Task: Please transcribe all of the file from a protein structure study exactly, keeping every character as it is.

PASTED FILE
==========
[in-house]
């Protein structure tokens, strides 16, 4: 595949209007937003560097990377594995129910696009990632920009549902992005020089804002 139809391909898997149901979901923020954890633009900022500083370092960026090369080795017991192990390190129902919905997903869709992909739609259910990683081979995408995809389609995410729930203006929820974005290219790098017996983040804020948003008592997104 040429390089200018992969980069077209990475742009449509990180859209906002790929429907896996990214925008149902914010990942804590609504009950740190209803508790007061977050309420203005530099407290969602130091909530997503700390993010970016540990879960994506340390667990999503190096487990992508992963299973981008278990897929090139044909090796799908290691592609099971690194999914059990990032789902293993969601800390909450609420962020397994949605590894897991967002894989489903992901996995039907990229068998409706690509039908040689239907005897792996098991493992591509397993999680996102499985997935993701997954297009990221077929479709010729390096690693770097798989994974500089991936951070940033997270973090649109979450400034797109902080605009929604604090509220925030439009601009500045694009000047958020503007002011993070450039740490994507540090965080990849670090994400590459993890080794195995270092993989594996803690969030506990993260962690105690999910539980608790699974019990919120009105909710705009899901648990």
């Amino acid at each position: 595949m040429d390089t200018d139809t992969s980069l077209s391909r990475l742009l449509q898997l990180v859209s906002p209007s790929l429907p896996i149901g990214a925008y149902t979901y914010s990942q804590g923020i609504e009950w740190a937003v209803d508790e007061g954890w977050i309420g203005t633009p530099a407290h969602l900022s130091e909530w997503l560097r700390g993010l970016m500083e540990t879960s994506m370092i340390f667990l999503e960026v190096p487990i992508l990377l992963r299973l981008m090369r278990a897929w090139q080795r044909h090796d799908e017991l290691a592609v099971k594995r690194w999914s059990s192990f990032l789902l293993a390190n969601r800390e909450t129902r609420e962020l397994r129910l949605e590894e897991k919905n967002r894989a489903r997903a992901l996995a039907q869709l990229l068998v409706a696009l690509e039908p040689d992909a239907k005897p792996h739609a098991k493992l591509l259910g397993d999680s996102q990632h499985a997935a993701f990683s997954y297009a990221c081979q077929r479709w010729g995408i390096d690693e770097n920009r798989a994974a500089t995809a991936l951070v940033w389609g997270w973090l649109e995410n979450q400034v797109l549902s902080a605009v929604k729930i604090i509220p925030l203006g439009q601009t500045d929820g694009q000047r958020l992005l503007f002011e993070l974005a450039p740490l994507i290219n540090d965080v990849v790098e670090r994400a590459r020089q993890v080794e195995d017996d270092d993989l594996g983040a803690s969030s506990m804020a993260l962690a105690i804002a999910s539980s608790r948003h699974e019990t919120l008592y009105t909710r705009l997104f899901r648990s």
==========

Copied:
[in-house]
């Protein structure tokens, strides 16, 4: 595949209007937003560097990377594995129910696009990632920009549902992005020089804002 139809391909898997149901979901923020954890633009900022500083370092960026090369080795017991192990390190129902919905997903869709992909739609259910990683081979995408995809389609995410729930203006929820974005290219790098017996983040804020948003008592997104 040429390089200018992969980069077209990475742009449509990180859209906002790929429907896996990214925008149902914010990942804590609504009950740190209803508790007061977050309420203005530099407290969602130091909530997503700390993010970016540990879960994506340390667990999503190096487990992508992963299973981008278990897929090139044909090796799908290691592609099971690194999914059990990032789902293993969601800390909450609420962020397994949605590894897991967002894989489903992901996995039907990229068998409706690509039908040689239907005897792996098991493992591509397993999680996102499985997935993701997954297009990221077929479709010729390096690693770097798989994974500089991936951070940033997270973090649109979450400034797109902080605009929604604090509220925030439009601009500045694009000047958020503007002011993070450039740490994507540090965080990849670090994400590459993890080794195995270092993989594996803690969030506990993260962690105690999910539980608790699974019990919120009105909710705009899901648990």
């Amino acid at each position: 595949m040429d390089t200018d139809t992969s980069l077209s391909r990475l742009l449509q898997l990180v859209s906002p209007s790929l429907p896996i149901g990214a925008y149902t979901y914010s990942q804590g923020i609504e009950w740190a937003v209803d508790e007061g954890w977050i309420g203005t633009p530099a407290h969602l900022s130091e909530w997503l560097r700390g993010l970016m500083e540990t879960s994506m370092i340390f667990l999503e960026v190096p487990i992508l990377l992963r299973l981008m090369r278990a897929w090139q080795r044909h090796d799908e017991l290691a592609v099971k594995r690194w999914s059990s192990f990032l789902l293993a390190n969601r800390e909450t129902r609420e962020l397994r129910l949605e590894e897991k919905n967002r894989a489903r997903a992901l996995a039907q869709l990229l068998v409706a696009l690509e039908p040689d992909a239907k005897p792996h739609a098991k493992l591509l259910g397993d999680s996102q990632h499985a997935a993701f990683s997954y297009a990221c081979q077929r479709w010729g995408i390096d690693e770097n920009r798989a994974a500089t995809a991936l951070v940033w389609g997270w973090l649109e995410n979450q400034v797109l549902s902080a605009v929604k729930i604090i509220p925030l203006g439009q601009t500045d929820g694009q000047r958020l992005l503007f002011e993070l974005a450039p740490l994507i290219n540090d965080v990849v790098e670090r994400a590459r020089q993890v080794e195995d017996d270092d993989l594996g983040a803690s969030s506990m804020a993260l962690a105690i804002a999910s539980s608790r948003h699974e019990t919120l008592y009105t909710r705009l997104f899901r648990s």